Immigration Law FAQ
Answers from the Law Offices of Juliana G. Lamardo
U.S. immigration law is undoubtedly complex. Without formal training and extensive experience, it can be extremely difficult to navigate an immigration case or visa petition.
At the Law Offices of Juliana G. Lamardo, we want to clear the air and help you better understand your rights, your options, and the possible outcomes in your case. Read our FAQ below as a starting point for your case.
Be sure to call us at (305) 444-0099 if you have further questions.
Do I need an immigration lawyer, or can I handle the case on my own?
The simple answer is no. You do not need an attorney; however, an attorney is highly recommended as the immigration laws are constantly changing. An immigration attorney facilitates the process from start to finish. Working with an immigration attorney allows for a more stress-free process.
What is the benefit of getting a green card?
When you have a green card, you enjoy benefits that non-immigrants do not receive.
As a green card holder, you:
- File a Petition on behalf of family members
- Pay less for college tuition
- Only have to renew your green card every 10 years
- Can travel more easily in and out of the U.S.
- Can receive Social Security benefits if you work in the U.S. for at least 10 years
- Can apply for Citizenship (through naturalization) after five years, in some circumstances three years
When can I apply for naturalization?
Citizenship is also known as Naturalization. Once you have been a green card holder for five years, you may seek naturalization. There are a few circumstances in which you can apply for Citizenship before the five-year requirement, such as people who have held a green card and been married to a U.S. Citizen for three years. You can also apply for derivative Citizenship if either one or both of your parents are U.S. Citizens, in limited circumstances.
Do I have to disclose my criminal record on an immigration application?
Yes. It is vital that any criminal history is reported accurately and fully. Any convictions, arrests, or charges should be reported, whether committed inside or outside of the United States. Also you must disclose any arrests/convictions obtained using a false name/alias.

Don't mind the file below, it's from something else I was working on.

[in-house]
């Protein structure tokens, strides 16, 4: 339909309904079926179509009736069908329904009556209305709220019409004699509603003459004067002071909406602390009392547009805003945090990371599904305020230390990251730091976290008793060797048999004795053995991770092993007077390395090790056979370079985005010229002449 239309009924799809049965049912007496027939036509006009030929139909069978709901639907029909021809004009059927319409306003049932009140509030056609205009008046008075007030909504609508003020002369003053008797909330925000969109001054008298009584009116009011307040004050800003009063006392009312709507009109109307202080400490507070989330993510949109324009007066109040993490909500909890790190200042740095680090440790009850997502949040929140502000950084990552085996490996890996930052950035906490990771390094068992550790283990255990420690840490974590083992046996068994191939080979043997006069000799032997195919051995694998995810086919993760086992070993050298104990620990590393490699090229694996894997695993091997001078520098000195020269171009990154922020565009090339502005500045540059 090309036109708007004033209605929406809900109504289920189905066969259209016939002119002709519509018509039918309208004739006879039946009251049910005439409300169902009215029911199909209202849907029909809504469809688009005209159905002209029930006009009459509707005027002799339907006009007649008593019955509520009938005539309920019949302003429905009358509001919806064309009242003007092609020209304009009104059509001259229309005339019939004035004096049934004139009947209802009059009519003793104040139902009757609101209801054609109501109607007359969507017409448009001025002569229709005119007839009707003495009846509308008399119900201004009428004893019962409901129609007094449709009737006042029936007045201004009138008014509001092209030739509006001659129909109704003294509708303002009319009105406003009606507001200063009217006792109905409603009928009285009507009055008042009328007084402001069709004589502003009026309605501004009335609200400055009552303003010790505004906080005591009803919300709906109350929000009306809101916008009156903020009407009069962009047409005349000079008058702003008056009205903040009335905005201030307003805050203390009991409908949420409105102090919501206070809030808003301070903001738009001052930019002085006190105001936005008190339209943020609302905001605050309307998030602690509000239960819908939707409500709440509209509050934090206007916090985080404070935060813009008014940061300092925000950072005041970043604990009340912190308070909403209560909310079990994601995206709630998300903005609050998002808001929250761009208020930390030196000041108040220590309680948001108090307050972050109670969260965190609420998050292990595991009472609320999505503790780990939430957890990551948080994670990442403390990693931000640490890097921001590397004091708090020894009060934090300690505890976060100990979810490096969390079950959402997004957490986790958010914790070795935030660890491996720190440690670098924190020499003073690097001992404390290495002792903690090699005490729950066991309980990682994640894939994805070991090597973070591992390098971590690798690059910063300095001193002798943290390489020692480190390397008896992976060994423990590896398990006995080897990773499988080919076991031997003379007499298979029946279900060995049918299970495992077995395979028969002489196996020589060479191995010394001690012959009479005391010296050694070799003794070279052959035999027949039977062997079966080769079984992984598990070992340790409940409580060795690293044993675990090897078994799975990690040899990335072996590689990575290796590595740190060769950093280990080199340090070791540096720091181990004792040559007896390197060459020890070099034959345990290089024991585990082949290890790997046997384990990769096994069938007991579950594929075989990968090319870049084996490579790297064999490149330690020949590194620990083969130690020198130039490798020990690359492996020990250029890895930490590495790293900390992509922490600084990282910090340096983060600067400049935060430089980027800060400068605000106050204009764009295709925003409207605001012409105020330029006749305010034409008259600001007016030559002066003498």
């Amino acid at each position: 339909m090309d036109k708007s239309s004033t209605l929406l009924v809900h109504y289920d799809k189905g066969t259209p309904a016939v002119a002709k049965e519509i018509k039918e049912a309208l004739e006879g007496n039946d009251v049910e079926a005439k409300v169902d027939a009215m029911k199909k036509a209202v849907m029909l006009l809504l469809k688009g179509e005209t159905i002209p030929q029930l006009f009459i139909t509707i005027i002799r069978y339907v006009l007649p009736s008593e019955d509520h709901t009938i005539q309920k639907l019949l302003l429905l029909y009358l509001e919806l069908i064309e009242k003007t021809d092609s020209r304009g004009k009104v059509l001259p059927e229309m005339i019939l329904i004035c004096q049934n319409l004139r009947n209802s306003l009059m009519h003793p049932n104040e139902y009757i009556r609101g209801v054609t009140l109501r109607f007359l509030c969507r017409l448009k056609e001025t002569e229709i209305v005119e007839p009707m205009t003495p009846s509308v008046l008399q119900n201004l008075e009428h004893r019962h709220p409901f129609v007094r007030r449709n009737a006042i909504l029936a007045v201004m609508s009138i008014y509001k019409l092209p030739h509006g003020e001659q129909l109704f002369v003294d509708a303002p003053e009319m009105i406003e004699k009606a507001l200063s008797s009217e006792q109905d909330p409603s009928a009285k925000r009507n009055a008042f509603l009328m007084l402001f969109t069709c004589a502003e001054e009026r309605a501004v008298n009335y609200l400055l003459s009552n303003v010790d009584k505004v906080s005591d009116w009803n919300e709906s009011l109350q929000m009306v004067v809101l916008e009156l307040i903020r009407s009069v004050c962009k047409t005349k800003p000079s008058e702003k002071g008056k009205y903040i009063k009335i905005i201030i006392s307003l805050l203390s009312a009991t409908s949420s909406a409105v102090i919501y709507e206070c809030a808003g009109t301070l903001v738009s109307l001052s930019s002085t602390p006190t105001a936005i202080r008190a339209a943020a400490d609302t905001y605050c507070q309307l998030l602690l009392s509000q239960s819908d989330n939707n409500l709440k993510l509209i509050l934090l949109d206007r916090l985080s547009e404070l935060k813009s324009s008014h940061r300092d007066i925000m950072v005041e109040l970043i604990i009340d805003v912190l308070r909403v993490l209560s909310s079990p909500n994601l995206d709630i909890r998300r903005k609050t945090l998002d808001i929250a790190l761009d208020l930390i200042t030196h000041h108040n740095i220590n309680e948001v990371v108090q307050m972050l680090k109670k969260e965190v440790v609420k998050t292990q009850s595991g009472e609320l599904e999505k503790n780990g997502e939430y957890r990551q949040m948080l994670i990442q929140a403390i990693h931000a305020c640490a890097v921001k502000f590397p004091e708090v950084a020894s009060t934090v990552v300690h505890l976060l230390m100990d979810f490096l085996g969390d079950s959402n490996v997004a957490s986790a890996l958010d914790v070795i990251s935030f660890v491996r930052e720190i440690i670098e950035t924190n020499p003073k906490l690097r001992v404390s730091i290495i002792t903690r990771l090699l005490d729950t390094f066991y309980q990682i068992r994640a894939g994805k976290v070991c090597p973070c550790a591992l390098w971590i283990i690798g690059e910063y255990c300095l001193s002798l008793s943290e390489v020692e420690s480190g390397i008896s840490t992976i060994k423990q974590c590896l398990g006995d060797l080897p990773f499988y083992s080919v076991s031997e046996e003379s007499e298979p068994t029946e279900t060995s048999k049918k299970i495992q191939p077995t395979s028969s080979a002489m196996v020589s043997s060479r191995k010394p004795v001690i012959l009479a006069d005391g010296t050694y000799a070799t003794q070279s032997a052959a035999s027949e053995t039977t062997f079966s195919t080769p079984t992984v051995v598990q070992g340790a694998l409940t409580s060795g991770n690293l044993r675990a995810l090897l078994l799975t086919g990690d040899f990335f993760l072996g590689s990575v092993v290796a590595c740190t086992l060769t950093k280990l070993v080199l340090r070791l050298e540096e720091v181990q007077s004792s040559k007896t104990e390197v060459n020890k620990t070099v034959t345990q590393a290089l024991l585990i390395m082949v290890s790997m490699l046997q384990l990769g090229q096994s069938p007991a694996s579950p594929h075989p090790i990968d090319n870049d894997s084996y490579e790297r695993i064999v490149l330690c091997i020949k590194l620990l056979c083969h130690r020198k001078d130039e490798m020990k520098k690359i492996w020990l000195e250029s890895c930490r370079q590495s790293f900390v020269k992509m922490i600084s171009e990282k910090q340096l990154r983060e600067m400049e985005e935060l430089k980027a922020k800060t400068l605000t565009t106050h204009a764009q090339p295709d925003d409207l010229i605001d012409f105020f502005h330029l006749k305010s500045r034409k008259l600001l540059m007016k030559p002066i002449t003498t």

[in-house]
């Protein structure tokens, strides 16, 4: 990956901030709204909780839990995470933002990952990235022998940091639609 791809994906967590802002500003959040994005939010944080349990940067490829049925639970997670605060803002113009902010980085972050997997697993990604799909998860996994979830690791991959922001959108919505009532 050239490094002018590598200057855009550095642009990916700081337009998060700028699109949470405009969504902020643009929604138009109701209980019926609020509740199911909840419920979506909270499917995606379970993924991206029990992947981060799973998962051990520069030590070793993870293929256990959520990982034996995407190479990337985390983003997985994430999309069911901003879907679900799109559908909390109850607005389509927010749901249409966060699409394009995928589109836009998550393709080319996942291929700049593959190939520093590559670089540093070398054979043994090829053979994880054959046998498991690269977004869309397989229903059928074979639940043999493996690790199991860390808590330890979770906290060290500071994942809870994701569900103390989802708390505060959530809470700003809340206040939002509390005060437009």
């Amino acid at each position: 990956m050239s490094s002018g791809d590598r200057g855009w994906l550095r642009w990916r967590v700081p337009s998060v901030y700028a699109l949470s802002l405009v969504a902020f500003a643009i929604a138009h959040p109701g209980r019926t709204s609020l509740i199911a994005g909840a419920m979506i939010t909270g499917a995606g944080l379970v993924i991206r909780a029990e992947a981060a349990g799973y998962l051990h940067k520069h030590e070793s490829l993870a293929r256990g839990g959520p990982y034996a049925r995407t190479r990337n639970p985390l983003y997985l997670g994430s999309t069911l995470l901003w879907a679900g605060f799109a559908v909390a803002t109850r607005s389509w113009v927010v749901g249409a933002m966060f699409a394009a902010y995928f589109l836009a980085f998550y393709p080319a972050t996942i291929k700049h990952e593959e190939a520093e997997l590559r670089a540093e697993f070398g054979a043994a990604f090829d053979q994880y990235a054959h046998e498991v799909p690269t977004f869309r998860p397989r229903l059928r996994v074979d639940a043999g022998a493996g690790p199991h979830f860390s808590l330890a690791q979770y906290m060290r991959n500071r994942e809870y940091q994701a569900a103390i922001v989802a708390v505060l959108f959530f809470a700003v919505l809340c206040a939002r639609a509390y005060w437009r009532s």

Will criminal charges affect my immigration status?
Not all arrests or criminal charges can affect your immigration status. However, some criminal convictions can and will affect your immigration status.
My application was denied on grounds of inadmissibility. What can I do?
If USCIS has deemed you inadmissible, you may be able to obtain a waiver of inadmissibility. Essentially, an approved waiver of inadmissibility means the government is willing forgive your ground of inadmissibility. It usually takes outweighing the inadmissibility issue for the government to grant a waiver of inadmissibility.
Can I appeal a removal/deportation order?
Yes. If you are facing removal proceedings, we can help you file an appeal with the Board of Immigration Appeals.
What can I do to protect myself if I am in removal/deportation proceedings?
Possible forms of relief include:
- Cancellation of removal for certain permanent residents (EOIR 42A)
- Cancellation of removal for non-permanent residents (EOIR 42B)
- Adjustment of status / Residency
- Waiver for crimes of inadmissibility – 212(h)
- Waiver for crimes before 1997 - 212(c)
- Waiver for fraud – 212(i)
- Special waiver for fraud under 237(a)(1)(H)
- Petitions to remove conditions on residence (I-751)
- Motions to Terminate
- Voluntary departure
- Prosecutorial discretion
Attorney Juliana G. Lamardo can assess your case and determine which form of relief may be best suited for your situation.
How long will I have to wait to get my visa?
Visa processing times vary across the board. Wait times often depend on the type of visa for which you petitioned. Applications are processed in the order they are received based on their priority date. Depending on the type of visa you are seeking, and depending on the consulate you are using, it could take anywhere from a few months to several years. When working on your case, we can advise you as to how long yours might take.
What is a bond? What happens at a bond hearing?
A bond is a sum of money that must be paid to release a detainee from custody. Immigration Bonds must be paid by a U.S. Citizen, a lawful permanent resident or a bond company. Payment of a bond allows a detainee to return home until his or her hearing. Not all detainees are eligible for a bond – some are only eligible for parole.
You may request a bond hearing if you have been denied a bond or if the bond amount is too high. We recommend retaining qualified legal counsel to represent you at your bond hearing.
My family member is being held at Krome Detention Center. What can I do?
ICE holds hundreds of detainees at Krome Detention Center. If you have a loved one being held at this facility or any other facility, the Law Offices of Juliana G. Lamardo can help. Whether they were detained for failing to attend an immigration hearing, for overstaying their visa , for being accused of a crime, we can find a solution to protect their rights. We can fight for a bond hearing or request a parole and fight any charges or removal/deportation.